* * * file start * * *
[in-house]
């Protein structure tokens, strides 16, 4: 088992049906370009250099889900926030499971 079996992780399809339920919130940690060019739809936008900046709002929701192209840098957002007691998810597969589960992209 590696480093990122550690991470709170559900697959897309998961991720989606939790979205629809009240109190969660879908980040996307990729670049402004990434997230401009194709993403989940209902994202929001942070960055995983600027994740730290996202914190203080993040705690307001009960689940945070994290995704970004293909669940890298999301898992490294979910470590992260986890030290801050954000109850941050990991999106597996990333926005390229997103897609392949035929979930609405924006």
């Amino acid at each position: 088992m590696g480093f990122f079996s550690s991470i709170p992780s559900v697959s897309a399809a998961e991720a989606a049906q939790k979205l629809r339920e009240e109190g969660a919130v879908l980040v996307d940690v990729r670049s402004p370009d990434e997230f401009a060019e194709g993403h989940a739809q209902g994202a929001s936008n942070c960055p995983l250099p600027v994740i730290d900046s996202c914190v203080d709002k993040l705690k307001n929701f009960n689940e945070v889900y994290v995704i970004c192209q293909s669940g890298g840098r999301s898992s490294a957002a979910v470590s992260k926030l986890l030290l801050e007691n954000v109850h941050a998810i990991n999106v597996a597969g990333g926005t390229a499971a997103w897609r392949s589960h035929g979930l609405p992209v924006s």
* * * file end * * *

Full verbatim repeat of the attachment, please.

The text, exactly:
[in-house]
């Protein structure tokens, strides 16, 4: 088992049906370009250099889900926030499971 079996992780399809339920919130940690060019739809936008900046709002929701192209840098957002007691998810597969589960992209 590696480093990122550690991470709170559900697959897309998961991720989606939790979205629809009240109190969660879908980040996307990729670049402004990434997230401009194709993403989940209902994202929001942070960055995983600027994740730290996202914190203080993040705690307001009960689940945070994290995704970004293909669940890298999301898992490294979910470590992260986890030290801050954000109850941050990991999106597996990333926005390229997103897609392949035929979930609405924006």
């Amino acid at each position: 088992m590696g480093f990122f079996s550690s991470i709170p992780s559900v697959s897309a399809a998961e991720a989606a049906q939790k979205l629809r339920e009240e109190g969660a919130v879908l980040v996307d940690v990729r670049s402004p370009d990434e997230f401009a060019e194709g993403h989940a739809q209902g994202a929001s936008n942070c960055p995983l250099p600027v994740i730290d900046s996202c914190v203080d709002k993040l705690k307001n929701f009960n689940e945070v889900y994290v995704i970004c192209q293909s669940g890298g840098r999301s898992s490294a957002a979910v470590s992260k926030l986890l030290l801050e007691n954000v109850h941050a998810i990991n999106v597996a597969g990333g926005t390229a499971a997103w897609r392949s589960h035929g979930l609405p992209v924006s």